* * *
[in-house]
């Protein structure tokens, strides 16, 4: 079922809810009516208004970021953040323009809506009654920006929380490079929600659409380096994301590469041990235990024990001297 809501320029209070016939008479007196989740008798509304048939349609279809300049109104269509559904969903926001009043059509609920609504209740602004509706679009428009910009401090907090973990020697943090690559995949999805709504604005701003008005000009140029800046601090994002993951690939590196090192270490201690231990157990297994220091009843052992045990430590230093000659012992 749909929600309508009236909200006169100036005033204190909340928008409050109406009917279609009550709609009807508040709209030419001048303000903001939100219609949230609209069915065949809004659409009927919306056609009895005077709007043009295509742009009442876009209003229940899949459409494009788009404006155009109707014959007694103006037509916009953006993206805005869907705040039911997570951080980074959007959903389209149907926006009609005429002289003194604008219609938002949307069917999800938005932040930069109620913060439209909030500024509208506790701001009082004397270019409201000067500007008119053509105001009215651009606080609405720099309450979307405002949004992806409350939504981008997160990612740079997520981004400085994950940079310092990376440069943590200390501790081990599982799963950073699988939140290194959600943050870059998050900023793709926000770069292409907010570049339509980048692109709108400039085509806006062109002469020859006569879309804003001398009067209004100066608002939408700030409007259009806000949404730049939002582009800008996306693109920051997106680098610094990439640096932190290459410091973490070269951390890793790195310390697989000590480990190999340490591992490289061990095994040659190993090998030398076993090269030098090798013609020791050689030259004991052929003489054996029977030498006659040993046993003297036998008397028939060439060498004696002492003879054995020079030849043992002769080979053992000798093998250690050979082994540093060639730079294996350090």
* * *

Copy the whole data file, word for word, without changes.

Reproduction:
[in-house]
């Protein structure tokens, strides 16, 4: 079922809810009516208004970021953040323009809506009654920006929380490079929600659409380096994301590469041990235990024990001297 809501320029209070016939008479007196989740008798509304048939349609279809300049109104269509559904969903926001009043059509609920609504209740602004509706679009428009910009401090907090973990020697943090690559995949999805709504604005701003008005000009140029800046601090994002993951690939590196090192270490201690231990157990297994220091009843052992045990430590230093000659012992 749909929600309508009236909200006169100036005033204190909340928008409050109406009917279609009550709609009807508040709209030419001048303000903001939100219609949230609209069915065949809004659409009927919306056609009895005077709007043009295509742009009442876009209003229940899949459409494009788009404006155009109707014959007694103006037509916009953006993206805005869907705040039911997570951080980074959007959903389209149907926006009609005429002289003194604008219609938002949307069917999800938005932040930069109620913060439209909030500024509208506790701001009082004397270019409201000067500007008119053509105001009215651009606080609405720099309450979307405002949004992806409350939504981008997160990612740079997520981004400085994950940079310092990376440069943590200390501790081990599982799963950073699988939140290194959600943050870059998050900023793709926000770069292409907010570049339509980048692109709108400039085509806006062109002469020859006569879309804003001398009067209004100066608002939408700030409007259009806000949404730049939002582009800008996306693109920051997106680098610094990439640096932190290459410091973490070269951390890793790195310390697989000590480990190999340490591992490289061990095994040659190993090998030398076993090269030098090798013609020791050689030259004991052929003489054996029977030498006659040993046993003297036998008397028939060439060498004696002492003879054995020079030849043992002769080979053992000798093998250690050979082994540093060639730079294996350090």